General Question

silverlining's avatar

The condom broke and I just started birth control pills 10 days ago. What should I do?

Asked by silverlining (78points) January 30th, 2011

My last period was January 18th, and then I started the pills two days later (the 20th). This morning, the condom broke.

I have been reading different things: Some people say the pills are effective within 7 days, others say a full month. My gynecologist had said a month. I called her office, but since it’s sunday they’re closed. I was thinking about getting plan B, is that necessary? Any advice would be greatly appreciated!

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10 Answers

MyNewtBoobs's avatar

Plan B is available Over-The-Counter (but usually behind the actual counter, you have to ask for it) at any pharmacy. Oral birth control pills need 6 weeks to fully regulate your hormones. Get some Plan B from your pharmacy.

marinelife's avatar

You need to talk with a nurse or doctor. See is Planned Parenthood has a question line or one of the area hospitals does.

lemming's avatar

Get the morning after pill! Quick!

Baddreamer27's avatar

I had this happen recently. My doctor stated if I have been taking them as prescribed for at least a week then it should be fine, but not 100%. He basically said it is up to how I feel. If I definately want a 100% satisfaction knowing I wont get pregnant and I 100% know I dont want to be pregnant then to take the Plan B. When you ask for the Plan B check with the pharmacist about the length of time between the accident and taking the pill. I think Plan B is effective for up to 72 hours after the accident, but not sure. Meaning, if its beyond 72 hours since the condom broke then Plan B wont do anything to prevent pregnancy.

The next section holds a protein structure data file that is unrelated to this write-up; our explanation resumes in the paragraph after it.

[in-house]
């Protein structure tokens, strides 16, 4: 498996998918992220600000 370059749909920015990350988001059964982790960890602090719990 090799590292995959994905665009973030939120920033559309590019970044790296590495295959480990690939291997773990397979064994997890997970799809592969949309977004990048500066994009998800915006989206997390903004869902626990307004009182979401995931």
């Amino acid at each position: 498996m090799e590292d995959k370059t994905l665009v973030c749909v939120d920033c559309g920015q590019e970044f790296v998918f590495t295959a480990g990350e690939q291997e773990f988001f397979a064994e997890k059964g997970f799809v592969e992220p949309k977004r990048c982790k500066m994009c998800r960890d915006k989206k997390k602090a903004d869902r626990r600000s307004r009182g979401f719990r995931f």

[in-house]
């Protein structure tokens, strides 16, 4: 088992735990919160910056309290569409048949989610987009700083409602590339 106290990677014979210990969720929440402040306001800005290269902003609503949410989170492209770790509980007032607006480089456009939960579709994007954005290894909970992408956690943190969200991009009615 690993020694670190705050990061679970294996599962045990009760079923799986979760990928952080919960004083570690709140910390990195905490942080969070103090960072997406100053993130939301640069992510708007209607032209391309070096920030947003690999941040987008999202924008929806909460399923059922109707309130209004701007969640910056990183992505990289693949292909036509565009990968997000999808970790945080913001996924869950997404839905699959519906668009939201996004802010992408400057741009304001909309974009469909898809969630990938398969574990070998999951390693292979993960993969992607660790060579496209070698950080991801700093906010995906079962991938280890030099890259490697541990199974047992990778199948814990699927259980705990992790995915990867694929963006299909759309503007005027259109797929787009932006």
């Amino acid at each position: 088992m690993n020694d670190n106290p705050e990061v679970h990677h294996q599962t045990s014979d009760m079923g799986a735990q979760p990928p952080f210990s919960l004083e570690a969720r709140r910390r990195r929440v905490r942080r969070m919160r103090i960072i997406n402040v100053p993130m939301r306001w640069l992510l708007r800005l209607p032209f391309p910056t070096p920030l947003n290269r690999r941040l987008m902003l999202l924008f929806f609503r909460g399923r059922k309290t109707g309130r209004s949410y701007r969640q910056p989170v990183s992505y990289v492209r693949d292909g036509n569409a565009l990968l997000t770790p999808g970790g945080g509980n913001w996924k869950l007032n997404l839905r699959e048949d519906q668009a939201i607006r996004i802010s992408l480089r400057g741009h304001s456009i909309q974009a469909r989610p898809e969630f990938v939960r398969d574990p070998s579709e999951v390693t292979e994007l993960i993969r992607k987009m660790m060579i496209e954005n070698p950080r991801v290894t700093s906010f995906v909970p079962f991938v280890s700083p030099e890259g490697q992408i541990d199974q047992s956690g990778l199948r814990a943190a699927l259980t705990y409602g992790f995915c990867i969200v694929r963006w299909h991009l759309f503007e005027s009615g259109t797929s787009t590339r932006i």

silverlining's avatar

Thanks everyone. If I take plan B today, should I also take my regular Birth control pill tonight?

Baddreamer27's avatar

Ask the pharmacist…I think you still continue to take your normal pill, but I may be mistaken and it could be you wait until after and start all new b/c

Rarebear's avatar

Here are the answers to all your questions

“It is recommended that a regular method of contraception be started immediately after Plan B One-Step™, since
Plan B One-Step™ does not reliably protect against pregnancy beyond the day it is used. Check with your healthcare professional for instructions on taking your oral contraceptive. You should not deviate from the directions for use of your usual contraceptive.

Response moderated (Unhelpful)
JLeslie's avatar

Rarebear is the doctor, so his advice counts most. But, personally, I think it is very unlikely you are pregnant. Pills work right away, each month is a new month of hormones, then you stop, bleed, and start a new month. What is tricky about the first month, is women sometimes are not in a good routine and are more likely to not take it consistantly at first, and most people start on a Sunday, rather than a specific day of the cycle so you are less likely to menstruate on a weekend, so the first month is not a perfect hormonally controlled month.

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